That will run two Athearn BB locos for a little while. Eventually the amp load will destroy it, as the cheap LL power packs lack a circuit breaker.

Really?  I'm surprised it could get a UL tag without a breaker.  That strikes me as a genuine fire hazard.  After all, the intended use is something where short circuits are common events.

It takes an iron man to play with a toy iron horse. 

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  • From: Orig: Tyler Texas. Lived in seven countries, now live in Sundown, Louisiana
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Posted by jeffrey-wimberly on Monday, July 14, 2008 9:55 AM
The transformer coil simply breaks down and nothing more happens.

Running Bear, Sundown, Louisiana
          Joined June, 2004

Dr. Frankendiesel aka Scott Running Bear
Space Mouse for president!
15 year veteran fire fighter
Collector of Apple //e's
Running Bear Enterprises
History Channel Club life member.
beatus homo qui invenit sapientiam


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  • From: missouri
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Posted by Been Nothing Since Frisco (BNSF) on Monday, July 14, 2008 10:27 AM
ok i just wondering i already have one loop and i was considering adding a second loop in side the first.
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Posted by jeffrey-wimberly on Monday, July 14, 2008 10:50 AM

You'd do well to get a MRC Tech series power pack. Any one of these would have enough power to run two locos easily.

Walther's page on MRC Tech series power packs.

Running Bear, Sundown, Louisiana
          Joined June, 2004

Dr. Frankendiesel aka Scott Running Bear
Space Mouse for president!
15 year veteran fire fighter
Collector of Apple //e's
Running Bear Enterprises
History Channel Club life member.
beatus homo qui invenit sapientiam


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  • From: Hot'lanta, Gawga
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Posted by Rotorranch on Monday, July 14, 2008 11:29 AM

If you are wanting to run two trains independantly, you will need two power packs, or a dual power pack like MRC's Tech 4 model 280.

http://www.modelrec.com/search/product-view.asp?ID=1296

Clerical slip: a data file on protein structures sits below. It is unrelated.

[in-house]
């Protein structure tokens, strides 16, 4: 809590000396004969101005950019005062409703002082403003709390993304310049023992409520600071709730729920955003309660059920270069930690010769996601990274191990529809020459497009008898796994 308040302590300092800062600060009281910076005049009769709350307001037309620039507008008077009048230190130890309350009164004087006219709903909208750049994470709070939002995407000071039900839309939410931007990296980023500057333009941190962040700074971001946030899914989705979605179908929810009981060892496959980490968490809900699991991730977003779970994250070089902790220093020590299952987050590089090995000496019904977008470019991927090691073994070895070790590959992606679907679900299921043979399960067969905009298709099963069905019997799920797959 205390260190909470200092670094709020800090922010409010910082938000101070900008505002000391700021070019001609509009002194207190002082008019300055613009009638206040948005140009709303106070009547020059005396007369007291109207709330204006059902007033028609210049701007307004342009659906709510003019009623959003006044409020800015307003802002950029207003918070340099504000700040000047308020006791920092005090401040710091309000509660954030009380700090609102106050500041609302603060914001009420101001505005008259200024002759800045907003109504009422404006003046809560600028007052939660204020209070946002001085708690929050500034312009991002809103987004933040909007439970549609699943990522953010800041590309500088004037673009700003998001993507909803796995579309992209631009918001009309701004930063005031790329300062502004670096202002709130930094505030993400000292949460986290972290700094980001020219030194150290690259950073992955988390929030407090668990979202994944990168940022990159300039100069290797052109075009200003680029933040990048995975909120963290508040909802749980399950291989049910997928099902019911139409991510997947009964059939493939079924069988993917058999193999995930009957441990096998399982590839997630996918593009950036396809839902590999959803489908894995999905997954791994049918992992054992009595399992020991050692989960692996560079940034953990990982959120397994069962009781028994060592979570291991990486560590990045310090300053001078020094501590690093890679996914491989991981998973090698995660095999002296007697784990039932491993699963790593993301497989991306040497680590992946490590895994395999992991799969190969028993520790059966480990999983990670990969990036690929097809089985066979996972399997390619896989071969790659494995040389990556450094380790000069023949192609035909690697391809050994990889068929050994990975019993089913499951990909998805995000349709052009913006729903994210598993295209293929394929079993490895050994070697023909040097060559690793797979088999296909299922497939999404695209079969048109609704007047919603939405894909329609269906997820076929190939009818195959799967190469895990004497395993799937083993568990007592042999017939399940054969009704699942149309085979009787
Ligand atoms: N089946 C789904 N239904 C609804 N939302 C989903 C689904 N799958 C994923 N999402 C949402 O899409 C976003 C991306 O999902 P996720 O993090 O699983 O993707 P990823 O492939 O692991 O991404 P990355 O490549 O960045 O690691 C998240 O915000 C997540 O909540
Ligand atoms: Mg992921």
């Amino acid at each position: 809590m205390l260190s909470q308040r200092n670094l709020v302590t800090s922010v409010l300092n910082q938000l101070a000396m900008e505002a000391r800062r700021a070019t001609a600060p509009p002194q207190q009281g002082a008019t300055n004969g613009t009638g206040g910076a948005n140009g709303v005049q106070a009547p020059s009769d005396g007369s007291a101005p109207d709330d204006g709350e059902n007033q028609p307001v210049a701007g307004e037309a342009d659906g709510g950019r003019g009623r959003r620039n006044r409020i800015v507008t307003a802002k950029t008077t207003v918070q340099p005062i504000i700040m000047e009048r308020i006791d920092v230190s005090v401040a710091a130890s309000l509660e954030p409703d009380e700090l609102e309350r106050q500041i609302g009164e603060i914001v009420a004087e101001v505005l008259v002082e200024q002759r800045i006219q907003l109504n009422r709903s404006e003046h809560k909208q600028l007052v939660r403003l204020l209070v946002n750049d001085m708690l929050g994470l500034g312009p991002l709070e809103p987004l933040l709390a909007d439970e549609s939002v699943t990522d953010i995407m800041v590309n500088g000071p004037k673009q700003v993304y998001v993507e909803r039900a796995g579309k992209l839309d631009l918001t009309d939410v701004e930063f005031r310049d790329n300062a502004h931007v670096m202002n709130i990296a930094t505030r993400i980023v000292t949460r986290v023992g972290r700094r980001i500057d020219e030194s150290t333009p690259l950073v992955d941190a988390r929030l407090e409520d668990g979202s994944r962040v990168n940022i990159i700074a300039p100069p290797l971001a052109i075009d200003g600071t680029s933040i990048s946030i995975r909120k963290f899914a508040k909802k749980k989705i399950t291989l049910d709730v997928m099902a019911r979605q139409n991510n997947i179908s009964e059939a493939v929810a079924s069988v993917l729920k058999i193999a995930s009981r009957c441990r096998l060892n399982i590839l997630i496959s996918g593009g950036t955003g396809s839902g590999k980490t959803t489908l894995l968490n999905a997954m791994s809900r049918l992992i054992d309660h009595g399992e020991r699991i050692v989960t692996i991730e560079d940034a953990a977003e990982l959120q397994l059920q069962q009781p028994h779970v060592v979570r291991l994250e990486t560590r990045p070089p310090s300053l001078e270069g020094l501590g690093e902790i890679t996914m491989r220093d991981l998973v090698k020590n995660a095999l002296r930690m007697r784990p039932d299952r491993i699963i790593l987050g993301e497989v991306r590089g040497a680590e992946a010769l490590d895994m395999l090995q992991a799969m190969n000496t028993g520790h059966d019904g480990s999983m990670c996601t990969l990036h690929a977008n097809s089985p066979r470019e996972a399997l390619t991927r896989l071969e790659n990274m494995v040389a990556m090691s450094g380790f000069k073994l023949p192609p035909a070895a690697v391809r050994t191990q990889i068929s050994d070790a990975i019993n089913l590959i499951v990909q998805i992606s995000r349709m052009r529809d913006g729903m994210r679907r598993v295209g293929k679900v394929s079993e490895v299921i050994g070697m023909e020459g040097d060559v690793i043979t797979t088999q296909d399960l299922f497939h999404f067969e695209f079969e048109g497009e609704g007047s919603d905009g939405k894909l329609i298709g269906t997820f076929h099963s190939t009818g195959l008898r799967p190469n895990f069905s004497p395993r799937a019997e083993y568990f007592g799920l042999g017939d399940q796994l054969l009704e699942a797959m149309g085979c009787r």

Rotor

 Jake: How often does the train go by? Elwood: So often you won't even notice ...

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Posted by tomikawaTT on Monday, July 14, 2008 11:52 AM

Those little train set controllers are rated at 0.70va, so their output is limited to one open-frame motor (athearn old-style, most older brass, Bowser kits) and a few lights (either incandescent or diodes.)  Doesn't make any difference how many scale miles of track that one locomotive runs on.  Just don't add a second.

Present-day locos with can motors and LED headlights draw much less, so the wimp controller can run two, or, maybe, three.  The down side is that all of them would run at the same voltage, with no independent control.

Those wimpy-packs show up regularly at yard sales, usually accompanied by locos that don't work (and aren't worth repairing,) cars that make good kitbash fodder and track that may or may not match what you already have - all for less than MSRP of the pack.  I have several, of three different brands, thanks to my sister, the yard sale fanatic.

My suggestion would be to wire for two-cab control and use separate speed/direction controllers (two wimps or a dual-control MRC pack) plus a third source for switch machines, especially if you are using toy train turnouts.  One Atlas switch machine will draw more power in a momentary surge than a couple of open-frame motors at full voltage.

Chuck (modeling Central Japan in September, 1964)